- Given the challenging job market, they could be trying to scare away all but the most committed of undergrads and coursework-stage grads. Of course, this strategy assumes that love at first sight is a good predictor of longevity and success, and that blooming early is the only way to thrive. Neither are great assumptions, but they’re impersonally expedient if you want to weed people out.
- It could be a rationalization or an adaptive preference. The reasoning might go something like this: “We all do dumb things when we’re in love. But being in love is grand precisely because it’s such a leap of faith. So embrace the dumbness – just go for it! Put your life on hold for nearly a decade because dreeeeams!” This is an example of the modus facepalmens inference rule.
That said, there is indeed a lot to love about this line of work. Some people might experience that love as an all-consuming devotion. Others might feel periodic flares of awe at getting to spend their days this way. Others might appreciate what an academic life has to offer, and find their career genuinely fulfilling, but shy away from all that zealous-sounding love business. Still others might enjoy their work tremendously, but have serious misgivings about everything else that comes with a career in professional philosophy. It’s not clear that any of these reactions are wrong or particularly portentous. In fact, I’ll wager that a lot of academics have felt more than one of these ways at different times.
And what it is that you’re loving or appreciating or tolerating can also vary. For some it’s the puzzle-solving, or the raw creativity of staring at a computer screen or dry erase board and genuinely wondering what answers will emerge. Some love shaping young minds, and seeing them wrestle with new ideas and what those ideas might mean to them. Some love collaboration, and some need to work alone. Some love conferences and exposure, and some find them in-crowdy or exhausting. Some love doing public philosophy, and some dismiss it as diluted philosophy. Some might just love the miasmic vortex of anti-fashion that is the philosopher’s dress code. And what, specifically, you love or appreciate or tolerate about philosophy might change as you move through your career. The point, again, is that there’s no right answer here. Unless what you love is faculty meetings. If you love faculty meetings, then you’re wrong.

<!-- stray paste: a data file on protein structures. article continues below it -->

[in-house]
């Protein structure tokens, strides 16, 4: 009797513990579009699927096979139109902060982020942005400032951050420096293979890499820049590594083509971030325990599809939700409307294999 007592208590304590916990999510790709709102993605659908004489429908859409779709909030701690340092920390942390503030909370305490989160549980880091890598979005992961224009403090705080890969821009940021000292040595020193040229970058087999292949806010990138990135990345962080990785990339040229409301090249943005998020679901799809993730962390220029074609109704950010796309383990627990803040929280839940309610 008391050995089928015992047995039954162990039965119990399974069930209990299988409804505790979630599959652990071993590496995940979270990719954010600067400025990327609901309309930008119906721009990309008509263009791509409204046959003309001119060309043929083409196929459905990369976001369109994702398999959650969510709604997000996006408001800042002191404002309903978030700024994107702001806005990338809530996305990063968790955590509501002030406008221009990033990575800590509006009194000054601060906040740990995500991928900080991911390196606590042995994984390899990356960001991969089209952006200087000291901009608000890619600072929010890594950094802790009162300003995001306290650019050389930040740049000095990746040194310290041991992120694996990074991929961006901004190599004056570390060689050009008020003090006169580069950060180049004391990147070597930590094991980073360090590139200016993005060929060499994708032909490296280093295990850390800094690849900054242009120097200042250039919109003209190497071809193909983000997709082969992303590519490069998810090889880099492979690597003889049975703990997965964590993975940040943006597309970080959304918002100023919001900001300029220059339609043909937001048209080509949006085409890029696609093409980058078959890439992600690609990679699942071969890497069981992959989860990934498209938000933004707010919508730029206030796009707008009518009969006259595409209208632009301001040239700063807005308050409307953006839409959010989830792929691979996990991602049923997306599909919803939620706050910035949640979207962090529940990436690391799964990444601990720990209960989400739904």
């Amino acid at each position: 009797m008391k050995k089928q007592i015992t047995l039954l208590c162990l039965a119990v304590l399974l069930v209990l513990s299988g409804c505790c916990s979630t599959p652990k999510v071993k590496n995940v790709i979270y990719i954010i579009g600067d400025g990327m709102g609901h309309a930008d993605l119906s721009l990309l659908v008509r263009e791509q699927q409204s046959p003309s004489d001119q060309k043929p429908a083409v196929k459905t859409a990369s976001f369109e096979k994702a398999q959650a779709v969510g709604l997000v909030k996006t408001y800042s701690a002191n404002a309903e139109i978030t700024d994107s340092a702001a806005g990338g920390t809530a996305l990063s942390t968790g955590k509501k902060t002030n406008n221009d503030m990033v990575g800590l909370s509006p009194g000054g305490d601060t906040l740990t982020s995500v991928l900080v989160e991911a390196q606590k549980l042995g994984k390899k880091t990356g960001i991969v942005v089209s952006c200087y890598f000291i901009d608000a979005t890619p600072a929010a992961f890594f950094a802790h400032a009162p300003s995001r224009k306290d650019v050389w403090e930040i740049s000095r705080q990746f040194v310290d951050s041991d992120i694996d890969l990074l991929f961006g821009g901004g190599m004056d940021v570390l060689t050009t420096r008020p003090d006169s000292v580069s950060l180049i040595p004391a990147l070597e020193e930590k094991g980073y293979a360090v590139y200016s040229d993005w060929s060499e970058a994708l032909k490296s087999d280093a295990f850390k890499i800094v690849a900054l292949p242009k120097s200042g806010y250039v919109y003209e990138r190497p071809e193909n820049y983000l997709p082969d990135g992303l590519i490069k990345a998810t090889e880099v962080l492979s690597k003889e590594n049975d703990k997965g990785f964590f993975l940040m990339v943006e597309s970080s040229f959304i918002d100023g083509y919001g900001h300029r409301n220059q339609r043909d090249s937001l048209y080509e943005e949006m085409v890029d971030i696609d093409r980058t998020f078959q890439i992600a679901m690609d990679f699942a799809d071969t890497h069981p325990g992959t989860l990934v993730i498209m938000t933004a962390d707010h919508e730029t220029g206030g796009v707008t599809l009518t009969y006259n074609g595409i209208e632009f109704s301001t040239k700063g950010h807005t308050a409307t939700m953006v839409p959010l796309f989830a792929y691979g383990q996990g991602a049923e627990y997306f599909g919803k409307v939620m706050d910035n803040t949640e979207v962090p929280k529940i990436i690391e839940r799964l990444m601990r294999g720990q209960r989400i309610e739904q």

When I was first hired, I was overcome by the marvels of my day-to-day life, something that I had only felt in brief spurts before. And that feeling stayed with me for a long and wonderful time. In some ways though, it also led me astray. You can care too much, and stress yourself out. You can crowd out other things of value. Sometimes, for some people, it can be okay to set their feelings of love aside, and remember that this is just a job. An incredible and maybe incomparable job, yes, but still just a job. It won’t, for all people, be a ticket to unending and perfect happiness. It may not even be the most important part of your life. And I don’t think you should be concerned if you feel that way.
Of course, this all assumes that philosophy loves you back. There is more than one Young Werther roaming through the halls of the ivory tower. But that’s a topic for another day.
So don’t worry about what others feel, and what it says about you if you feel differently. Except for the faculty meetings thing. Geez.
— Louie Generis
Do you want Louie Generis to tell you what to do? Send your questions to [email protected]! And in the meantime, continue the discussion in the comments below.